"It was bigger [than 2009] because there were probably another 20,000 people in South Florida that never had a dream of getting a ticket into the game but just wanted to be where the teams were," Grossman said.

"I think that South Florida really had a great opportunity to show off our hospitality. It's something worth fighting for in the future."

The big question is when the college championship will return, as South Florida can no longer count on being in a four-year rotation when the BCS begins a four-team playoff with the 2014 season and continuing through at least 2026.

The Orange Bowl will be one of six bowls in rotation for the semifinals, but hosting the championship games will be open to all bidders, similar to the NFL's Super Bowl selection process.

Bill Hancock, executive director of the Bowl Championship Series, said this week that 12 to 15 cities have expressed interested in hosting the first playoff championship in January 2015. Cowboys Stadium at Arlington, Texas, is considered the likely choice. The Rose Bowl and Sugar Bowl are set to host the semifinals that year.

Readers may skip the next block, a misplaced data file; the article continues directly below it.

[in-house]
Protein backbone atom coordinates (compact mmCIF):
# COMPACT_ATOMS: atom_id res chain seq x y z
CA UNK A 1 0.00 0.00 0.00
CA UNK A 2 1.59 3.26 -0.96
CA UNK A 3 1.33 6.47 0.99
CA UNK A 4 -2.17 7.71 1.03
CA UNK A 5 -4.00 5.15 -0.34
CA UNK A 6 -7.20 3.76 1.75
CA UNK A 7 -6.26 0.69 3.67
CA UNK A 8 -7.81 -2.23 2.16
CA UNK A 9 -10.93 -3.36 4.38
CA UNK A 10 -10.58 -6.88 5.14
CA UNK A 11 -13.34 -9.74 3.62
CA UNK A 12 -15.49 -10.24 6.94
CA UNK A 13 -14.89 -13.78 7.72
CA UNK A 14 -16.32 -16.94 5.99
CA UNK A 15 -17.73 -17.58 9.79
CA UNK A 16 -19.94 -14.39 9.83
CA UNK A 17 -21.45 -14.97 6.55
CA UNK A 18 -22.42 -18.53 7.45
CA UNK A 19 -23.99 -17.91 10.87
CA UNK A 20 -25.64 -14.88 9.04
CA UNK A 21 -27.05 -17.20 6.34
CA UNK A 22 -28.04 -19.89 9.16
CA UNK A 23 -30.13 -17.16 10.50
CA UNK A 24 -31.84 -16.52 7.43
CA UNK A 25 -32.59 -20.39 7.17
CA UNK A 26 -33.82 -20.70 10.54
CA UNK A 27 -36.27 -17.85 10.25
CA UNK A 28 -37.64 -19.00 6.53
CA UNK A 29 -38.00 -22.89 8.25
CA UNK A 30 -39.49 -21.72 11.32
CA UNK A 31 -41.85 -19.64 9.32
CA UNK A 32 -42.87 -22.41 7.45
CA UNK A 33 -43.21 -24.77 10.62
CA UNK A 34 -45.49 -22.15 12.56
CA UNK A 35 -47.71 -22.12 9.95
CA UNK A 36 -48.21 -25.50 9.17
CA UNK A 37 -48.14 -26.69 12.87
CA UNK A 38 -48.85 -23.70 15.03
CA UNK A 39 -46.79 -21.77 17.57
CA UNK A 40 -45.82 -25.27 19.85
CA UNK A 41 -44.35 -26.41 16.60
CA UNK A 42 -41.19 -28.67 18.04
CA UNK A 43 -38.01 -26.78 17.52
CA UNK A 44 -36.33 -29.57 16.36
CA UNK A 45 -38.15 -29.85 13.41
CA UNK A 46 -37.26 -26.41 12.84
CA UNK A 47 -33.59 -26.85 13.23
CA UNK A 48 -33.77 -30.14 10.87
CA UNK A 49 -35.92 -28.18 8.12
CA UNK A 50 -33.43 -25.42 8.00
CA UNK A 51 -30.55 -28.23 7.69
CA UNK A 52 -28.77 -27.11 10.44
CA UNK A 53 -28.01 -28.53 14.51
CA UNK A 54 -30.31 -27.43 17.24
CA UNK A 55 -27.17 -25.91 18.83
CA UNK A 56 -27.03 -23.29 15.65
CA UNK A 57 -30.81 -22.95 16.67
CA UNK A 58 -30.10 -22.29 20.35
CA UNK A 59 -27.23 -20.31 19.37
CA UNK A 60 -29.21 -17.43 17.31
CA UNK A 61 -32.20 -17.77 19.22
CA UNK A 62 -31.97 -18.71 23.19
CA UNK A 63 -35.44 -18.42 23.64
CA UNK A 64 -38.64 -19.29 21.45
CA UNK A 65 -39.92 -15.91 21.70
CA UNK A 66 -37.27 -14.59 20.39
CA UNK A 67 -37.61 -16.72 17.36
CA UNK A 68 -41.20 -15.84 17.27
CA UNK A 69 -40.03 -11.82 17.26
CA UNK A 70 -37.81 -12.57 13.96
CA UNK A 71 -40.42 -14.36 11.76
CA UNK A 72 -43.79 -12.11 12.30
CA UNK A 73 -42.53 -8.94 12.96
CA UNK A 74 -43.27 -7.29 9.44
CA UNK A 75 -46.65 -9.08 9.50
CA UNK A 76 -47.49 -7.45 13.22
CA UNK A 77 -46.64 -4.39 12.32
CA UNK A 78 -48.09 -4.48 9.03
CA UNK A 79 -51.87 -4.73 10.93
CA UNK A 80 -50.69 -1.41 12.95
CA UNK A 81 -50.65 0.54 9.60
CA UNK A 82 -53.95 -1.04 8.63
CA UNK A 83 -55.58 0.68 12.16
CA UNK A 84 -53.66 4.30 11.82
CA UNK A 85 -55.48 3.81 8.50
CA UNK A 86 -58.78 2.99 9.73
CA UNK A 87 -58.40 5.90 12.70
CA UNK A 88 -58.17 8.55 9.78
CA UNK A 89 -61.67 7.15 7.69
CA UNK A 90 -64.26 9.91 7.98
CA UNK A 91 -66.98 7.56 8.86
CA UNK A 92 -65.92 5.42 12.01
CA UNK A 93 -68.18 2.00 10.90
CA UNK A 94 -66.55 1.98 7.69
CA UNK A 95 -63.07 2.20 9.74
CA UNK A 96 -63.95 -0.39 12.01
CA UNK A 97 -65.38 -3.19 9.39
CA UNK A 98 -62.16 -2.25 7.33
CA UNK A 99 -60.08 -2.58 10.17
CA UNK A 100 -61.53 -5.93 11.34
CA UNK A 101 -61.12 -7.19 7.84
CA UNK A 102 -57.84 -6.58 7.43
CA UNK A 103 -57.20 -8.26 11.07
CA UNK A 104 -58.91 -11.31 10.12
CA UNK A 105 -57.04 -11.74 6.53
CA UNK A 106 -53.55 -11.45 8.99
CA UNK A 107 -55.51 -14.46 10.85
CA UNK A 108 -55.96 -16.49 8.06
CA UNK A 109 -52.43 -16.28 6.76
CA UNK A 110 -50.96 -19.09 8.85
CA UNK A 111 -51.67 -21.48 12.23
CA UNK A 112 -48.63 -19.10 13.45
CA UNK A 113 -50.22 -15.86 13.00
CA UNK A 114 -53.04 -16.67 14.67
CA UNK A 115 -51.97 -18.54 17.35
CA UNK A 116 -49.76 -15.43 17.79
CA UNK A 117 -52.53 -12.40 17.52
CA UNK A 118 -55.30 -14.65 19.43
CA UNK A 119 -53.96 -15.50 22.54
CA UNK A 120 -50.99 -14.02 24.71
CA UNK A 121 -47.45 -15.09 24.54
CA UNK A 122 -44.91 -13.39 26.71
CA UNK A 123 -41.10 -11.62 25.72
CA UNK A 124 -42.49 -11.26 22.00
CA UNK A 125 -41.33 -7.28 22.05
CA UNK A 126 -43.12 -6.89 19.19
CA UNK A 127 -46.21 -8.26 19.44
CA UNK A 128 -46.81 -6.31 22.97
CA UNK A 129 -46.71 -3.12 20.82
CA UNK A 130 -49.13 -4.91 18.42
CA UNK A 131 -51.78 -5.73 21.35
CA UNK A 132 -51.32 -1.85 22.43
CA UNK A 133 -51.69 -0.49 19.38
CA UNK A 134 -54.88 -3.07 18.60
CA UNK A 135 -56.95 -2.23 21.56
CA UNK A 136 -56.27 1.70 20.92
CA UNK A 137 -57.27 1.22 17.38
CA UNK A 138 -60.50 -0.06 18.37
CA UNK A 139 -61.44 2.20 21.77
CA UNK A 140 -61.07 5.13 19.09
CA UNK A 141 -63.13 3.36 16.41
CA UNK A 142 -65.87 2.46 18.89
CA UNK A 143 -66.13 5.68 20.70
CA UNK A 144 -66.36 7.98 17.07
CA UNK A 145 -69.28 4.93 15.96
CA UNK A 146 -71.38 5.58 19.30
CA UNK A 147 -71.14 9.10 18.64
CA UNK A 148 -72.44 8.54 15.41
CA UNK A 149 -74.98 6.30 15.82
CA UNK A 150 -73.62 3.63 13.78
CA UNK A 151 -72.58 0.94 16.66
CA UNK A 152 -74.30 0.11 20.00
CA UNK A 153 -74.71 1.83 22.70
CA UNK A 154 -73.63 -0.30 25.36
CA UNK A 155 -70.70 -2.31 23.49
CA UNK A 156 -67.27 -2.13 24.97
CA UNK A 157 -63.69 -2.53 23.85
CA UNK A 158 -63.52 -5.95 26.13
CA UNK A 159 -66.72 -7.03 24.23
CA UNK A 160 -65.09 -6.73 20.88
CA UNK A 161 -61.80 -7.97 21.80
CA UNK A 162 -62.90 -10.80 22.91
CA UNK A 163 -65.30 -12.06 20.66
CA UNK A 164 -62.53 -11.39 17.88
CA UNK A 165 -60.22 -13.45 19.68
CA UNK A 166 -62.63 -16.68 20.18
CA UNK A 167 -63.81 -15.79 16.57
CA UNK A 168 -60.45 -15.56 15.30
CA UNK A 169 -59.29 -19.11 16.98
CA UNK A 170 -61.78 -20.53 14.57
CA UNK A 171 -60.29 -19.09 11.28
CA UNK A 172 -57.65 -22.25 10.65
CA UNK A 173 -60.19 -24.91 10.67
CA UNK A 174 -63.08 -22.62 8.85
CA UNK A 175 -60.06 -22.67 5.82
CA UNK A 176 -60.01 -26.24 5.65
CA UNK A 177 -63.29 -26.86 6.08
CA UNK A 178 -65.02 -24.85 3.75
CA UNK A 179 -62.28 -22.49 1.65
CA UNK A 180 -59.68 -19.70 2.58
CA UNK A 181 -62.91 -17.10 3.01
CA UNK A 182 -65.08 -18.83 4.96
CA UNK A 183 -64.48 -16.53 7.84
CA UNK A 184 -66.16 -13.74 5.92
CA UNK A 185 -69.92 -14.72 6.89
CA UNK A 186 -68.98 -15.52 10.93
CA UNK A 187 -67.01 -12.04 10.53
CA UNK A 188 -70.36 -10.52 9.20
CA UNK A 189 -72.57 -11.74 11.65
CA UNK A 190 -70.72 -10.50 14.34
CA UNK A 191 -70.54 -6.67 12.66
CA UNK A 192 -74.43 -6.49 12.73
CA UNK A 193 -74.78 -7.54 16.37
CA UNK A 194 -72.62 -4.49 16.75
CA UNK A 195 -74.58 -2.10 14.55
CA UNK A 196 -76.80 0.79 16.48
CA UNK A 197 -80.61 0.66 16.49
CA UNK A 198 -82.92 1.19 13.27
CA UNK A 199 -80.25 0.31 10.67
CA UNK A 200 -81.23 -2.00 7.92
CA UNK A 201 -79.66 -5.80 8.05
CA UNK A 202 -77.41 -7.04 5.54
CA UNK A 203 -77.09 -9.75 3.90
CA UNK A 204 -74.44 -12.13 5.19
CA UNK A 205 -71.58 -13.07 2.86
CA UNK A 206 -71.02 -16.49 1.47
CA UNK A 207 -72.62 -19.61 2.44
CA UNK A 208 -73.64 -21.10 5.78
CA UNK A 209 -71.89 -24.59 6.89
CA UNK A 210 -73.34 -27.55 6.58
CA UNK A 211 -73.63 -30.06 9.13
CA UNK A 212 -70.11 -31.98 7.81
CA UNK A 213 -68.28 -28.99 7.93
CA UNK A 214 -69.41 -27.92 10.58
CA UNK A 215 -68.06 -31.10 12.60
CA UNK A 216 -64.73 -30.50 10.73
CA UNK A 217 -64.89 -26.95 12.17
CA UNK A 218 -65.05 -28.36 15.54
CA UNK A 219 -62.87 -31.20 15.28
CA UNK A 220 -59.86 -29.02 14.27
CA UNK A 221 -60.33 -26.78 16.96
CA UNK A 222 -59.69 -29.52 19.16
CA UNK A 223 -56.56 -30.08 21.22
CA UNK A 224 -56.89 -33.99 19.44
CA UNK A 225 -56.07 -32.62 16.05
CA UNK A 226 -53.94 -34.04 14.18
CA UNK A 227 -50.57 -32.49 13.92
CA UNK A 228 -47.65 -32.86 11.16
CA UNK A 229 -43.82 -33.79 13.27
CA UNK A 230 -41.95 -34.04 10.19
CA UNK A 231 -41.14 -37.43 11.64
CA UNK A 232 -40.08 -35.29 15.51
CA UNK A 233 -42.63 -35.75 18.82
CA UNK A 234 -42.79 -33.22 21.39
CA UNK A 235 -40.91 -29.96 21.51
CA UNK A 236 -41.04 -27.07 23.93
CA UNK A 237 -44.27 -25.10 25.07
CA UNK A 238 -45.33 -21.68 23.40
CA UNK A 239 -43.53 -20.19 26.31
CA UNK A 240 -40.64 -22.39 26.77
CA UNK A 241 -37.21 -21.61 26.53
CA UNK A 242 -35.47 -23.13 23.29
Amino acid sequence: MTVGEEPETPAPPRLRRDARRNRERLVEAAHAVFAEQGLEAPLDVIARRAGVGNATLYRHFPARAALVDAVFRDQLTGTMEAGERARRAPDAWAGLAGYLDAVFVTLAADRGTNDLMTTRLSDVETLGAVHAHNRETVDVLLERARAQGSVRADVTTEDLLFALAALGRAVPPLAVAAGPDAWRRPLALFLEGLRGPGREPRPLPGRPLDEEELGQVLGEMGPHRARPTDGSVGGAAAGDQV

"There is going to be a lot of competition out there," said Eric L. Poms, CEO of the Orange Bowl Committee. "We're ready to compete and we think South Florida has as good a resume and as much to offer as any community in the country."

To make the case, Poms' committee needs only to point to the spectacle surrounding Monday's game, played in front of a Sun Life Stadium record crowd of 80,120. The mismatch on the field disappointed, but South Florida enhanced its reputation as a big-event host before a national audience.

"Just love this city. I think there's not a better city to have a game like this," said Paul Clemens, of Tuscaloosa, Ala., a Notre Dame alum married to the daughter of a former Alabama player. "Awesome experience."